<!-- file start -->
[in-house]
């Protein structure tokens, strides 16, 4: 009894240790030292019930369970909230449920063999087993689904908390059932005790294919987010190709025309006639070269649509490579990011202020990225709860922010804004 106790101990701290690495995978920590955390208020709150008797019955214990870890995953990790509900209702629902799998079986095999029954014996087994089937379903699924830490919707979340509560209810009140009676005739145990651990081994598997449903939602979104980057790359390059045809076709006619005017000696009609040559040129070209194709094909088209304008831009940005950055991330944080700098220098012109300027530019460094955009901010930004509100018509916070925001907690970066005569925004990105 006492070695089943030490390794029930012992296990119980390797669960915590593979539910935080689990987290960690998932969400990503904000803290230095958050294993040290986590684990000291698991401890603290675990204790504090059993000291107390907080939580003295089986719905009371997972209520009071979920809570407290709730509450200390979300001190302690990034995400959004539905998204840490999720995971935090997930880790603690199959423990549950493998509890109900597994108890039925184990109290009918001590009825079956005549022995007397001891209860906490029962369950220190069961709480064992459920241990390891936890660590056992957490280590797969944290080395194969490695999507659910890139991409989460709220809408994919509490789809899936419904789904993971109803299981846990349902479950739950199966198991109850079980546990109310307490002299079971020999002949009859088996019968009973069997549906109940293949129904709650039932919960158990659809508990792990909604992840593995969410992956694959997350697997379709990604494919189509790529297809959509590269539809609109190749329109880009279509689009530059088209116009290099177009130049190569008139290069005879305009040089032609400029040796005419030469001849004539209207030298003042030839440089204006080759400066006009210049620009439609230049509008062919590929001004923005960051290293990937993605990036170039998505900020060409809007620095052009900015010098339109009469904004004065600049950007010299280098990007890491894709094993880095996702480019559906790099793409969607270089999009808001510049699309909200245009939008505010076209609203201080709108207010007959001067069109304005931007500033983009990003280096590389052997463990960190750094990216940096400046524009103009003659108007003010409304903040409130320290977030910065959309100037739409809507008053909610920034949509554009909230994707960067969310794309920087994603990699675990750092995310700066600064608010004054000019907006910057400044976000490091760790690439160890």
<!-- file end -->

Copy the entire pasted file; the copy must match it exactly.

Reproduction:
[in-house]
């Protein structure tokens, strides 16, 4: 009894240790030292019930369970909230449920063999087993689904908390059932005790294919987010190709025309006639070269649509490579990011202020990225709860922010804004 106790101990701290690495995978920590955390208020709150008797019955214990870890995953990790509900209702629902799998079986095999029954014996087994089937379903699924830490919707979340509560209810009140009676005739145990651990081994598997449903939602979104980057790359390059045809076709006619005017000696009609040559040129070209194709094909088209304008831009940005950055991330944080700098220098012109300027530019460094955009901010930004509100018509916070925001907690970066005569925004990105 006492070695089943030490390794029930012992296990119980390797669960915590593979539910935080689990987290960690998932969400990503904000803290230095958050294993040290986590684990000291698991401890603290675990204790504090059993000291107390907080939580003295089986719905009371997972209520009071979920809570407290709730509450200390979300001190302690990034995400959004539905998204840490999720995971935090997930880790603690199959423990549950493998509890109900597994108890039925184990109290009918001590009825079956005549022995007397001891209860906490029962369950220190069961709480064992459920241990390891936890660590056992957490280590797969944290080395194969490695999507659910890139991409989460709220809408994919509490789809899936419904789904993971109803299981846990349902479950739950199966198991109850079980546990109310307490002299079971020999002949009859088996019968009973069997549906109940293949129904709650039932919960158990659809508990792990909604992840593995969410992956694959997350697997379709990604494919189509790529297809959509590269539809609109190749329109880009279509689009530059088209116009290099177009130049190569008139290069005879305009040089032609400029040796005419030469001849004539209207030298003042030839440089204006080759400066006009210049620009439609230049509008062919590929001004923005960051290293990937993605990036170039998505900020060409809007620095052009900015010098339109009469904004004065600049950007010299280098990007890491894709094993880095996702480019559906790099793409969607270089999009808001510049699309909200245009939008505010076209609203201080709108207010007959001067069109304005931007500033983009990003280096590389052997463990960190750094990216940096400046524009103009003659108007003010409304903040409130320290977030910065959309100037739409809507008053909610920034949509554009909230994707960067969310794309920087994603990699675990750092995310700066600064608010004054000019907006910057400044976000490091760790690439160890």